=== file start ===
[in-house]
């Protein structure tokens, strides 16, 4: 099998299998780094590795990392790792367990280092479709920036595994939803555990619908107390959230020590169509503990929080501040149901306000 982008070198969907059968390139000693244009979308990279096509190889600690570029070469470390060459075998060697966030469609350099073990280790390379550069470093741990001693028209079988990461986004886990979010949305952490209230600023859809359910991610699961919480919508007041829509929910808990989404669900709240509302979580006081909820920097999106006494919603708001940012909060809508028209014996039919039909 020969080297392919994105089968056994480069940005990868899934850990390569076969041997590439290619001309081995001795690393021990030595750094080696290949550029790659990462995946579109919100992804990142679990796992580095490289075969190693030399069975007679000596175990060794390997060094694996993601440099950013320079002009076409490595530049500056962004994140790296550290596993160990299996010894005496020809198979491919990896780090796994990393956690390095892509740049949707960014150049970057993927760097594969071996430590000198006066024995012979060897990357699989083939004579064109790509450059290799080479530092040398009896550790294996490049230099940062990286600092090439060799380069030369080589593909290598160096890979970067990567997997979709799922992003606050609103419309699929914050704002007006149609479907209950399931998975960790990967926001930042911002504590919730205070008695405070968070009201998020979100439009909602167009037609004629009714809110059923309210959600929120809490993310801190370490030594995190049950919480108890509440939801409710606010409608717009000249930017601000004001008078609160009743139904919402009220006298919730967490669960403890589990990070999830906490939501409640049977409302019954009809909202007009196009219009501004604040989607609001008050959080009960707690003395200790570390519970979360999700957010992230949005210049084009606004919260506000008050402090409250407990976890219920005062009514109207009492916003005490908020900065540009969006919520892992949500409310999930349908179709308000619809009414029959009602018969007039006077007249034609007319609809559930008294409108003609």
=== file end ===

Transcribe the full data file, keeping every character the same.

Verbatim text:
[in-house]
């Protein structure tokens, strides 16, 4: 099998299998780094590795990392790792367990280092479709920036595994939803555990619908107390959230020590169509503990929080501040149901306000 982008070198969907059968390139000693244009979308990279096509190889600690570029070469470390060459075998060697966030469609350099073990280790390379550069470093741990001693028209079988990461986004886990979010949305952490209230600023859809359910991610699961919480919508007041829509929910808990989404669900709240509302979580006081909820920097999106006494919603708001940012909060809508028209014996039919039909 020969080297392919994105089968056994480069940005990868899934850990390569076969041997590439290619001309081995001795690393021990030595750094080696290949550029790659990462995946579109919100992804990142679990796992580095490289075969190693030399069975007679000596175990060794390997060094694996993601440099950013320079002009076409490595530049500056962004994140790296550290596993160990299996010894005496020809198979491919990896780090796994990393956690390095892509740049949707960014150049970057993927760097594969071996430590000198006066024995012979060897990357699989083939004579064109790509450059290799080479530092040398009896550790294996490049230099940062990286600092090439060799380069030369080589593909290598160096890979970067990567997997979709799922992003606050609103419309699929914050704002007006149609479907209950399931998975960790990967926001930042911002504590919730205070008695405070968070009201998020979100439009909602167009037609004629009714809110059923309210959600929120809490993310801190370490030594995190049950919480108890509440939801409710606010409608717009000249930017601000004001008078609160009743139904919402009220006298919730967490669960403890589990990070999830906490939501409640049977409302019954009809909202007009196009219009501004604040989607609001008050959080009960707690003395200790570390519970979360999700957010992230949005210049084009606004919260506000008050402090409250407990976890219920005062009514109207009492916003005490908020900065540009969006919520892992949500409310999930349908179709308000619809009414029959009602018969007039006077007249034609007319609809559930008294409108003609």